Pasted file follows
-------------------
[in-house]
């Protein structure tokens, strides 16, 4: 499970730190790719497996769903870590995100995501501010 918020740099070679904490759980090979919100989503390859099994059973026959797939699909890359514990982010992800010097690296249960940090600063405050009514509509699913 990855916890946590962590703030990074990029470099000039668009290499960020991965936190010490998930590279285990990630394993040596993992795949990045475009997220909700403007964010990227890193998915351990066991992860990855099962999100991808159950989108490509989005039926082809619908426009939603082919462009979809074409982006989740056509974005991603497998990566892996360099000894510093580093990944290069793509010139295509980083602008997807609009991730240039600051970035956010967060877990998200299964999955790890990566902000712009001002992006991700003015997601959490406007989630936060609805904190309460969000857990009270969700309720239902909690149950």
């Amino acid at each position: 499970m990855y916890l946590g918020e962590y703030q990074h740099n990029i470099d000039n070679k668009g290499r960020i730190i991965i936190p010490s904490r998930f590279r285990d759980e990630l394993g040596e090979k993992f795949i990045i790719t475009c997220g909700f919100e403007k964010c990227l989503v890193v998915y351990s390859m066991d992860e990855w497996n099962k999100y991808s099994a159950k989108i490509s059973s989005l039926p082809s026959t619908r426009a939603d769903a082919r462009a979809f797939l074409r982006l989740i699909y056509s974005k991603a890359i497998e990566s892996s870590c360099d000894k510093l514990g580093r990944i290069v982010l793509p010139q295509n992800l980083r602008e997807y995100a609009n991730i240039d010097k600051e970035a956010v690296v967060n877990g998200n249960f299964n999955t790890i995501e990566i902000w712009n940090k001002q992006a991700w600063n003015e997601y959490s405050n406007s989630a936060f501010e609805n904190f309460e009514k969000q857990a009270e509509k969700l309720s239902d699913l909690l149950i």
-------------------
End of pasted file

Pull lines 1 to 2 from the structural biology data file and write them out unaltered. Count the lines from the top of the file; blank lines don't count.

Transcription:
[in-house]
């Protein structure tokens, strides 16, 4: 499970730190790719497996769903870590995100995501501010 918020740099070679904490759980090979919100989503390859099994059973026959797939699909890359514990982010992800010097690296249960940090600063405050009514509509699913 990855916890946590962590703030990074990029470099000039668009290499960020991965936190010490998930590279285990990630394993040596993992795949990045475009997220909700403007964010990227890193998915351990066991992860990855099962999100991808159950989108490509989005039926082809619908426009939603082919462009979809074409982006989740056509974005991603497998990566892996360099000894510093580093990944290069793509010139295509980083602008997807609009991730240039600051970035956010967060877990998200299964999955790890990566902000712009001002992006991700003015997601959490406007989630936060609805904190309460969000857990009270969700309720239902909690149950």